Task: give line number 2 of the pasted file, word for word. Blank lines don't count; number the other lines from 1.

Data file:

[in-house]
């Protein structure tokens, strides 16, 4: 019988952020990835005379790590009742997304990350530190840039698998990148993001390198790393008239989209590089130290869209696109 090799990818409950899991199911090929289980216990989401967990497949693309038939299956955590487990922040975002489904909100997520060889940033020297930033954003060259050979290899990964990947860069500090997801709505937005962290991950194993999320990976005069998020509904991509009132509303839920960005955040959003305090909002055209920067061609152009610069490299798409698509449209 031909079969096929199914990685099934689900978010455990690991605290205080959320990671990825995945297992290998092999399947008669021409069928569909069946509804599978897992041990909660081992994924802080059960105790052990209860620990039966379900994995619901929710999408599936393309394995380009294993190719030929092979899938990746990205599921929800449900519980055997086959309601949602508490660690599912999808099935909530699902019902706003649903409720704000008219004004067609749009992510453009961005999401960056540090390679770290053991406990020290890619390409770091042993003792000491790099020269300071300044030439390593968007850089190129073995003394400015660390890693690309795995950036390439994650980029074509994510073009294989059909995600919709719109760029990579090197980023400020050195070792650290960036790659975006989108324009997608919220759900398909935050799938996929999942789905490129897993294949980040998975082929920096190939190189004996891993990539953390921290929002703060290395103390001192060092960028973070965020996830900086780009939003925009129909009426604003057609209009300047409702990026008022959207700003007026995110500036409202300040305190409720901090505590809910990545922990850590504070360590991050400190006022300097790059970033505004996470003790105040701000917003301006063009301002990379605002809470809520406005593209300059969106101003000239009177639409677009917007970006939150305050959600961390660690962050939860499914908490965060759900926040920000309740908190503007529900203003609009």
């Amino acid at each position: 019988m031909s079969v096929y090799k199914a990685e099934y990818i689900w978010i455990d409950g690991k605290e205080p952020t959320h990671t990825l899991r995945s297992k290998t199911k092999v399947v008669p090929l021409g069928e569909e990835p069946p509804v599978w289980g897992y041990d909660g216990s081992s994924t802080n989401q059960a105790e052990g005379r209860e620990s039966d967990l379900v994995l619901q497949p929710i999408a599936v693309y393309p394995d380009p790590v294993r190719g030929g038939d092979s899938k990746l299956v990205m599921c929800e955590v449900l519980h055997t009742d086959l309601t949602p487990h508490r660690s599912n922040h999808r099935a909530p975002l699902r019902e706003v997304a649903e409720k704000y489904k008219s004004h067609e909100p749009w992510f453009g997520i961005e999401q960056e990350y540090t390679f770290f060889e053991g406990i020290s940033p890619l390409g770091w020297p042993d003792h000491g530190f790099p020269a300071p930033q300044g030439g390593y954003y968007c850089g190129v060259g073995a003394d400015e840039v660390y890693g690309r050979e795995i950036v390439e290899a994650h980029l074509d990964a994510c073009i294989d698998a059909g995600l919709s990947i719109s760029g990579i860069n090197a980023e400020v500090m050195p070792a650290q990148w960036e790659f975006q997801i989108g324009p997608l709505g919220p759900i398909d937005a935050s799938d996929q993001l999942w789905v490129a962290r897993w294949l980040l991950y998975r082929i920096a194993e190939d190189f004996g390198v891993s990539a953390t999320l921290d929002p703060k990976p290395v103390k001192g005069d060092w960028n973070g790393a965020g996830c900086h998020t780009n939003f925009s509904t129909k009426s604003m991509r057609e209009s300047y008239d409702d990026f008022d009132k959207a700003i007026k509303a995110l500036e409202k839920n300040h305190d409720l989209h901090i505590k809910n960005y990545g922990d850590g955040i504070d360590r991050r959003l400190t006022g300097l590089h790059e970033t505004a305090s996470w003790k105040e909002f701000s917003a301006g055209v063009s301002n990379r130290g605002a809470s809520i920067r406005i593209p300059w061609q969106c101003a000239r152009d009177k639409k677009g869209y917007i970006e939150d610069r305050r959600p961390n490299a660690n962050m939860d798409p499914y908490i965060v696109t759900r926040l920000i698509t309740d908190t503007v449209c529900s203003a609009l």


């Protein structure tokens, strides 16, 4: 019988952020990835005379790590009742997304990350530190840039698998990148993001390198790393008239989209590089130290869209696109 090799990818409950899991199911090929289980216990989401967990497949693309038939299956955590487990922040975002489904909100997520060889940033020297930033954003060259050979290899990964990947860069500090997801709505937005962290991950194993999320990976005069998020509904991509009132509303839920960005955040959003305090909002055209920067061609152009610069490299798409698509449209 031909079969096929199914990685099934689900978010455990690991605290205080959320990671990825995945297992290998092999399947008669021409069928569909069946509804599978897992041990909660081992994924802080059960105790052990209860620990039966379900994995619901929710999408599936393309394995380009294993190719030929092979899938990746990205599921929800449900519980055997086959309601949602508490660690599912999808099935909530699902019902706003649903409720704000008219004004067609749009992510453009961005999401960056540090390679770290053991406990020290890619390409770091042993003792000491790099020269300071300044030439390593968007850089190129073995003394400015660390890693690309795995950036390439994650980029074509994510073009294989059909995600919709719109760029990579090197980023400020050195070792650290960036790659975006989108324009997608919220759900398909935050799938996929999942789905490129897993294949980040998975082929920096190939190189004996891993990539953390921290929002703060290395103390001192060092960028973070965020996830900086780009939003925009129909009426604003057609209009300047409702990026008022959207700003007026995110500036409202300040305190409720901090505590809910990545922990850590504070360590991050400190006022300097790059970033505004996470003790105040701000917003301006063009301002990379605002809470809520406005593209300059969106101003000239009177639409677009917007970006939150305050959600961390660690962050939860499914908490965060759900926040920000309740908190503007529900203003609009």